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Almost every man had gone to the frontlines or died of hunger. The city’s remaining inhabitants were women and kids, who had to defend the rooftops from incendiary bombs.
Enormous work was done to preserve the art and cultural heritage during the war. Today, in order to keep out rats and mice, the Hermitage museum keeps cats as staff members. Cats have saved the dying besieged city from potential epidemics.
Tania Vassoevich lost all her family to hunger, arranged proper burial for them, and kept on living. She made a detailed map in her diary so that she could navigate in the overfilled cemetery.
“…Hospitals were understaffed, needed people. I went to work there. It was something to do, and the workers got a bit more food allowance. Us, young girls went as volunteer helpers with no medical training, we were as young as sixteen…”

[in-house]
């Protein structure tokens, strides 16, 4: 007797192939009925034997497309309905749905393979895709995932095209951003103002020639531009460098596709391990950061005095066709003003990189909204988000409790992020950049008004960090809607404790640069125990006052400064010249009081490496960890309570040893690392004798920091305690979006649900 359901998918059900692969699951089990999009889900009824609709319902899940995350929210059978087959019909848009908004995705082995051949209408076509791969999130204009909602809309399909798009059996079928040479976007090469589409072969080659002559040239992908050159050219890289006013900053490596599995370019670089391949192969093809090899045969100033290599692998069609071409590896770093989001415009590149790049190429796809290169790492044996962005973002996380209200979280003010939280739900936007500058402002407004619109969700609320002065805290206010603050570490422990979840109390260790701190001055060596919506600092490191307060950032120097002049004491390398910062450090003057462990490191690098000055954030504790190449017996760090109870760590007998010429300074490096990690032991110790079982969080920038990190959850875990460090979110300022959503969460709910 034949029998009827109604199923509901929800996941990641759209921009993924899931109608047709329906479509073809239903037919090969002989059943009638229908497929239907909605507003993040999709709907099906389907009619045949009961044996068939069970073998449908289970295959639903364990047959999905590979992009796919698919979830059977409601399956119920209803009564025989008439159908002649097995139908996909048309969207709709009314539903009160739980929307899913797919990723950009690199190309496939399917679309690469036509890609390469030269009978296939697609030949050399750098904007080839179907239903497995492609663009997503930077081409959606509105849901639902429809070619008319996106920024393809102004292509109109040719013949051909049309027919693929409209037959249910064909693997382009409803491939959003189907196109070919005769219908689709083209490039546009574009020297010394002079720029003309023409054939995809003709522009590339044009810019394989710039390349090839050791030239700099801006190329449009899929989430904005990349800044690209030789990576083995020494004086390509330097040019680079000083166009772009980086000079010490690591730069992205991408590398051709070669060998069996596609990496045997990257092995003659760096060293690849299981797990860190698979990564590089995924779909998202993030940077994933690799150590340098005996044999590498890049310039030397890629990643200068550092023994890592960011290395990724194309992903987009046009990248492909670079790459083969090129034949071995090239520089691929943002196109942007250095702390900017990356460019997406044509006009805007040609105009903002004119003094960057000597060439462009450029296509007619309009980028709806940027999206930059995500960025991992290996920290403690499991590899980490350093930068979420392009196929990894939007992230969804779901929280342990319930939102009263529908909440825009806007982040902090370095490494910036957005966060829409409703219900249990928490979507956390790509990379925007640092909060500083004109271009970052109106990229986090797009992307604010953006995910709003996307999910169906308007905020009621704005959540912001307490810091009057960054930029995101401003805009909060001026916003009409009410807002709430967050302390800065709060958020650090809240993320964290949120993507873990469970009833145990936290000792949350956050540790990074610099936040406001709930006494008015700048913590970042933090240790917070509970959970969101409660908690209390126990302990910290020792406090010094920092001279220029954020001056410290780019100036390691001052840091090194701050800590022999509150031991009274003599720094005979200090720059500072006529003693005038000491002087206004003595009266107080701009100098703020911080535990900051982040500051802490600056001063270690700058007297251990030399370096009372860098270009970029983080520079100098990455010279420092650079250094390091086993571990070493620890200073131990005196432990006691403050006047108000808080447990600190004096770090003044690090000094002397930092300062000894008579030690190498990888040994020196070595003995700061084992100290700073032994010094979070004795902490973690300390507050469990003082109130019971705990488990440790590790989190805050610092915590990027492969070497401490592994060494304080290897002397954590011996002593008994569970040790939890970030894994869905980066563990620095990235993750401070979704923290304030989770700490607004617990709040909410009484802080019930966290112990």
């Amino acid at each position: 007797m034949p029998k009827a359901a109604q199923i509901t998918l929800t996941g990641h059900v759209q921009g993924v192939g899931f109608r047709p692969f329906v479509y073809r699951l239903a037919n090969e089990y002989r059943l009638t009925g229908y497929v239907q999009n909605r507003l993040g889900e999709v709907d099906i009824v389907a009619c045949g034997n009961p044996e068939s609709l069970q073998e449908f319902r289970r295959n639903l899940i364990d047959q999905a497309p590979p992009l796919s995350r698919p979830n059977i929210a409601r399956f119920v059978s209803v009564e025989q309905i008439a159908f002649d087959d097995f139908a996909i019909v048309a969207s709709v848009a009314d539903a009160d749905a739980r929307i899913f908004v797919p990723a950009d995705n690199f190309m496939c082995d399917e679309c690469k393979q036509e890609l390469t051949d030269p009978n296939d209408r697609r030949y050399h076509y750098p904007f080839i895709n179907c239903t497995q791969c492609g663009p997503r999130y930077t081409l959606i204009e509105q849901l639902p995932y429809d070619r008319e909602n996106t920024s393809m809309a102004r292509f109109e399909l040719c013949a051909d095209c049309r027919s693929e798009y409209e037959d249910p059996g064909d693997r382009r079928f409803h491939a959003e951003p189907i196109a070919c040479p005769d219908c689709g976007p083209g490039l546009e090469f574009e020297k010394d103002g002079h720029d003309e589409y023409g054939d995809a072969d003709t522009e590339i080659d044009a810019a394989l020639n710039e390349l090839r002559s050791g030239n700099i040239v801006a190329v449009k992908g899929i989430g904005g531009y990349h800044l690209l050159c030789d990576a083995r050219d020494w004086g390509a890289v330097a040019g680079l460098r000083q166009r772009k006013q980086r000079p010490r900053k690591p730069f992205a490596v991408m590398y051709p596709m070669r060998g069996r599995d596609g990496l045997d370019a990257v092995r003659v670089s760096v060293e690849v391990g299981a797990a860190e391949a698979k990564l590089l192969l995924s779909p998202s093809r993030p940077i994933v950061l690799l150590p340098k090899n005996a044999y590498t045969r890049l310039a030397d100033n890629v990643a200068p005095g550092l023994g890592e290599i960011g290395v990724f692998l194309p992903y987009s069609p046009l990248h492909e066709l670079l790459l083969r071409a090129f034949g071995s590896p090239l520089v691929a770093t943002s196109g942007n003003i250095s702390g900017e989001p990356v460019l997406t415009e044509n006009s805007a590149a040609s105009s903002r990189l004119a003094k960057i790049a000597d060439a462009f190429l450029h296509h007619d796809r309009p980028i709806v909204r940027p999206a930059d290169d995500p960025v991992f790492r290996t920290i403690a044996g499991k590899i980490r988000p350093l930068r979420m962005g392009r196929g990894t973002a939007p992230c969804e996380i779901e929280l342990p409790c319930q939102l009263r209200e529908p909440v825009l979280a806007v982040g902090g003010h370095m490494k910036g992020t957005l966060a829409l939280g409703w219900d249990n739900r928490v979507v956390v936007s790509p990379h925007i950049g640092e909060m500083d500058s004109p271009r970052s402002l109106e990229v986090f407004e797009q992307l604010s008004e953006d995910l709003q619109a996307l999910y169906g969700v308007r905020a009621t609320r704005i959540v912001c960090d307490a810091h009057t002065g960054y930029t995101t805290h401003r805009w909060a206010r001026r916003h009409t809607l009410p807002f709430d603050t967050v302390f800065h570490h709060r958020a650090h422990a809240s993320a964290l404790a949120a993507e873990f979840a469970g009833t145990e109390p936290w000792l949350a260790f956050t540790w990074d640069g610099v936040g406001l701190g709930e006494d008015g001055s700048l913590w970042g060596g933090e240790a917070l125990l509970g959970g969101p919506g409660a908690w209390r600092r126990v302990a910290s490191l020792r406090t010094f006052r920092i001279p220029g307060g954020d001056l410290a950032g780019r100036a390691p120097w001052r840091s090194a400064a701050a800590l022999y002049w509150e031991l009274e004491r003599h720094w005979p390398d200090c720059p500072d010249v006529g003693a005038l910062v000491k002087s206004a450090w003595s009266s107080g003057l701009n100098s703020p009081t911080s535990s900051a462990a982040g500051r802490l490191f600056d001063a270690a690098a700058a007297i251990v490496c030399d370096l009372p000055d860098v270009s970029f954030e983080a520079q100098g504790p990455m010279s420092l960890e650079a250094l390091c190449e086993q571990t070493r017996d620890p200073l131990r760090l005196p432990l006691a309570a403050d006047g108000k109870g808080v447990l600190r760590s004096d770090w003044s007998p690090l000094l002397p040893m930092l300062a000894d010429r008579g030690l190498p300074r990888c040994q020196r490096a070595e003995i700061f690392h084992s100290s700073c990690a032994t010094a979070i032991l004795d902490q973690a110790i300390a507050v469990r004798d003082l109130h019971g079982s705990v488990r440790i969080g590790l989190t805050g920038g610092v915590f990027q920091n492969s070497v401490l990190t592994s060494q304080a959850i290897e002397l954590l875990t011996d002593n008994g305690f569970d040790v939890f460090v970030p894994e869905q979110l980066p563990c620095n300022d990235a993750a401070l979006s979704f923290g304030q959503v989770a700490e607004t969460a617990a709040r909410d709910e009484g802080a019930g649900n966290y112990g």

Dmitri Shostakovich’s 7th Symphony raised people’s morale throughout the siege.
Kids’ drawings and diaries were treasured as a window into real history and gave hope for the future.
“…We owe our survival to our cat Vasia. Every day he brought us mice to cook and eat…”
The Road of Life through Ladoga Lake was an extremely dangerous route, but it was the only lifeline to evacuate people and bring in supplies.